facebook-logo twitter-logo

  • Parent Category: News

Rep. Kinzinger joins House in passing first Farm Bill since 2008

WASHINGTON, DC – Congressman Adam Kinzinger (R-Channahon) today voted in support of legislation to reauthorize and modernize federal farm and nutrition programs for five years. The legislation reduces fraud and abuse in the Supplemental Nutrition Assistance Program (SNAP), also known as food stamps, streamlines agriculture programs, and results in $23 billion in taxpayer savings.

"After working on this legislation for over three years, I am excited to see Congress finally get this done to give Illinois farmers the certainty and predictability they deserve," said Kinzinger. "This long overdue legislation will allow growers and producers to plan ahead and make smarter decisions about future harvests, giving them more control over their businesses. It strengthens our farm safety net, helping farmers protect against natural disasters, and represents a big step forward for getting things done in Washington."

The bill's passage comes after a recent meeting of a new Sixteenth District Agriculture Advisory Committee established by Kinzinger to serve as a forum for local farmers to weigh in on policy discussions that affect them. Members of the advisory committee include farmers from all 14 counties of the Sixteenth District.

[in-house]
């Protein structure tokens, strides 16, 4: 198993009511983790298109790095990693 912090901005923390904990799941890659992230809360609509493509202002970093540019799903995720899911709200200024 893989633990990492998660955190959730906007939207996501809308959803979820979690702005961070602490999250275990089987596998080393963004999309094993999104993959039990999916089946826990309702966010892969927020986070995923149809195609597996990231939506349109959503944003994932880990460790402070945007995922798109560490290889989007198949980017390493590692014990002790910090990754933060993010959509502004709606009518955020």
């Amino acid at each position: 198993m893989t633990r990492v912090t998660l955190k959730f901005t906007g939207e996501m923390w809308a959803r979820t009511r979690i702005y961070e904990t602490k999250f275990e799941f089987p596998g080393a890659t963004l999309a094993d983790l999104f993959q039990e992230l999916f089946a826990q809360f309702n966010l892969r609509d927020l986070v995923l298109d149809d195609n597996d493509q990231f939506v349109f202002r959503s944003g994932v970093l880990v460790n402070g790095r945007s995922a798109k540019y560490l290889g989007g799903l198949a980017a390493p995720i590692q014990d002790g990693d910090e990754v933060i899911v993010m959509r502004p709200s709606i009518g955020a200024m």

"I appreciate those who worked to push the Farm Bill across the finish line," said Emily Pratt, a crop insurance agent from Dixon and member of the committee. "It contains commitments to improving water quality and land conservation, as well as enhancing the safety net for our farmers and ranchers. This is a win-win for our nation, not only because of the policy improvements, but also because of the savings to taxpayers."

"It's about time! We've been working on this for over two years, and it's great to see a Farm Bill finally get passed," said committee member Monty Whipple, a farmer and President of the La Salle County Farm Bureau. "This bill maintains the best of the old policies, while eliminating direct payments to help reduce our federal deficit. I'm thankful for those on both sides of the aisle who worked hard to get this done."

The five-year reauthorization bill is the result of a conference agreement recently reached between House and Senate members. The legislation repeals or consolidates over 100 programs at the Department of Agriculture while enhancing insurance programs that protect farmers against losses due to natural disasters. In addition, the legislation closes loopholes and reduces fraud in the SNAP program to save taxpayers $8 billion, marking the first reforms to SNAP since 1996. Overall, the legislation results in $23 billion in taxpayer savings over ten years.

The bipartisan bill passed the House today 251 to 166. It now moves to the Senate, where Senators are expected to vote on the legislation shortly. If passed by the Senate and signed by the President, the bill will be the first long-term reauthorization of federal farm policy since 2008.